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Archive for the ‘Waste’ Category

 

 

By Sam Rkaina, Local Government Reporter

Residents are calling for something to be done about fly-tipping on an “urban oasis” in south Bristol.
The Northern Slopes includes a number of large areas of open space described as the south of the city’s answer to The Downs in Clifton.

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By Marc Rath

THE amount of cash Bristol City Council made by selling the rubbish residents left out for recycling jumped to more than £2 million in the past year.

Some £2,097,343 was received by the authority from selling recycling materials such as tin cans and glass in 2010/11, compared with £1,378,468 in 2009/10, a rise of more than 50 per cent.

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By Sam Rkaina, Local Government Reporter

QUESTIONS have been raised about the £96 million contract awarded to Bristol’s new waste company, after their performance was branded “dreadful and unacceptable”.
May Gurney are taking over from SITA as the company that will deal with the city’s rubbish collection and street cleaning for the next seven years.
But the company was forced to apologise to residents in neighbouring North Somerset after a poor performance last Christmas.

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A £96-MILLION contract has been signed with Norwich-based firm, May Gurney, to manage Bristol’s waste collection, street cleansing and winter maintenance for the next seven years.

The new contract will save about  £2.5 million of council tax payers’ money each year, making it a more cost-effective service with potential to make further savings due to waste reduction.

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By Ian Onions, Political Editor

A GREEN box will soon be delivered to every home in Bristol for recycling plastics.

Householders will be able to throw away plastic bottles, milk containers, yoghurt pots, fruit punnets and a range of other plastic items.

Until now, it has not been commercially viable to collect plastics because the items are high in volume but low in weight.
It meant householders had to take their plastics to collection points in the city.

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By Marc Rath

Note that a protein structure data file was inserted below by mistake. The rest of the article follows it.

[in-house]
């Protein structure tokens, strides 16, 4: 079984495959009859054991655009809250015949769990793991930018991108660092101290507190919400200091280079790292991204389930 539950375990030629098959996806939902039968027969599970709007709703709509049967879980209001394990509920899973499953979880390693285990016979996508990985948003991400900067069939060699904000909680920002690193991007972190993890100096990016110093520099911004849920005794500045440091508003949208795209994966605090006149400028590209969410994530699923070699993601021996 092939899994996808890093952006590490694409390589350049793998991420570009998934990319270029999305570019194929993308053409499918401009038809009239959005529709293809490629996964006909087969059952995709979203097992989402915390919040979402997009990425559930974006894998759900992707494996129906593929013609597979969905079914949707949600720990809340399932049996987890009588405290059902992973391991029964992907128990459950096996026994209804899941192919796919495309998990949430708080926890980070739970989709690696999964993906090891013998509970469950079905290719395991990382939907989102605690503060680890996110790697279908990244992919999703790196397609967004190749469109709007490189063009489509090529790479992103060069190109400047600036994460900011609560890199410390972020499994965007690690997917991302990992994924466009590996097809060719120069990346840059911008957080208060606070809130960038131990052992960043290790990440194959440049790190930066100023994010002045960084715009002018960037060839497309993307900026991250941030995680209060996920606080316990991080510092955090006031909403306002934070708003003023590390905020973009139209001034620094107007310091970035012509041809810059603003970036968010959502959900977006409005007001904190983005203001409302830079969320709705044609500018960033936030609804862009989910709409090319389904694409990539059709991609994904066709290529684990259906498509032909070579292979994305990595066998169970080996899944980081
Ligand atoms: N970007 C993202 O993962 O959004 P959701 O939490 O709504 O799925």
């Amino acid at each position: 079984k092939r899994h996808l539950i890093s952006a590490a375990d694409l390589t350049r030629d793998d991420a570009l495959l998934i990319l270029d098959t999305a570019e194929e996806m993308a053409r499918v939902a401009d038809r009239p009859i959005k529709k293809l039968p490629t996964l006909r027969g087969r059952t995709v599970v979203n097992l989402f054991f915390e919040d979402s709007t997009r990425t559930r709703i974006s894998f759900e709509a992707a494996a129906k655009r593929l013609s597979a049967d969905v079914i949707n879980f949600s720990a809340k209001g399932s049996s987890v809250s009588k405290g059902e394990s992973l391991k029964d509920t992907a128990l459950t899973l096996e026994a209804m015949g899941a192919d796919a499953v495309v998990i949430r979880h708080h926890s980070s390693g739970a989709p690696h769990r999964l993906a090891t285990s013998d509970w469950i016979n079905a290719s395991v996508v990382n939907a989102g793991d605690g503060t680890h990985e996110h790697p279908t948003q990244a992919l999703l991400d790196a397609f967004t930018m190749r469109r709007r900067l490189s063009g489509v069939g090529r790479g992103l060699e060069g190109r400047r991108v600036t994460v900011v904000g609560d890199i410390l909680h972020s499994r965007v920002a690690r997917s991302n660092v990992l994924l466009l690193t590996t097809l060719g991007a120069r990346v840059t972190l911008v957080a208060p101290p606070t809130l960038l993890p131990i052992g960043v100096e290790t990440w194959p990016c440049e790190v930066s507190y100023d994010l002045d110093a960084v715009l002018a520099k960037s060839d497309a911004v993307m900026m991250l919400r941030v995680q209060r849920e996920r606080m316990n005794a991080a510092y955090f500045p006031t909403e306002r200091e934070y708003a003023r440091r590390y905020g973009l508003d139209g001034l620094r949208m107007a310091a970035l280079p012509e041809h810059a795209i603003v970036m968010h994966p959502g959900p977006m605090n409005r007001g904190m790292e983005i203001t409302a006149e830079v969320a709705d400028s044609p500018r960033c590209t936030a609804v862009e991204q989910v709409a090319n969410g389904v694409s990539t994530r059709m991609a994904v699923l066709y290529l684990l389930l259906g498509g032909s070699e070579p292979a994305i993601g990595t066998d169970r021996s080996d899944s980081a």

TESCO has come under attack for removing Bristol City Council recycling bins from its car parks.

The supermarket giant has forced the authority to remove its recycling banks from outside its big shops in Eastville, Brislington and Golden Hill.

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Click here to see the story on the EP website

By Rachel Clare

MORE than 22,000 black wheelie bins have been lost or damaged across Bristol in the last four years, new figures show.

This includes bins that have been burnt out or vandalised, those damaged by the collection crew and those that have simply gone missing.

The data – obtained by the Evening Post under the Freedom of Information Act – also showed the council spent £142,186 on the black bins from January 2010 to January 2011.

A higher amount – £252,245 – was spent on wheelie bins from 2009 to 2010 and £201,701 was spent on them from 2008 to 2009, adding up to £596,132 over four years.

The figures also showed that requests for new bins totalled more than 12,500 in the last four years.

Thousands of pounds has gone on replacing damaged or lost bins in Bristol

Bristol City Council claims it aims to provide a new or replacement wheelie bin to about four per cent of Bristol’s households each year.

“The amount of money the council spends on bins each year includes providing new properties with bins and replacements for lost or damaged bins,” said council spokeswoman Catherine Frankpitt.

“Bins are replaced for various reasons, such as reasonable wear and tear – bins have an average lifetime of ten years, damage and bins being stolen or burnt out.”

But residents who ask for a new bin will no longer receive the same 240-litre size bin which has been lost or damaged.

The size of the new bin now depends on how many people are living at the property.

This measure was brought in by the council last year to try and help reduce the amount of household waste being sent to landfill.

Under the new scheme, households with one or two occupants are issued with a 140-litre bin; households with three to five residents get a 180-litre bin and only households with six or more occupants receive the 240-litre bin.

The smaller bins are being introduced through a phased programme over the next few years – only being replaced when residents request a new bin or a replacement for a lost one.

Ms Frankpitt said: “The council has an obligation to ensure that bins are in safe and good working order for both householders and collection crews to use.

“Therefore, if a wheeled bin is damaged, we need to replace it to make it fit for use.

“Similarly, if a bin is lost or stolen, we need to provide another bin to ensure safe storage of waste for the householder.

“We always encourage residents to look after their bins and store them off the highway between collections, and we are keen to keep the costs of replacement bins as low as possible.

“However, if we didn’t provide new or replacement bins when residents need them, the cost for cleaning up the streets, dealing with potential littering and broken bags is likely to be higher than the cost of the bins themselves.”

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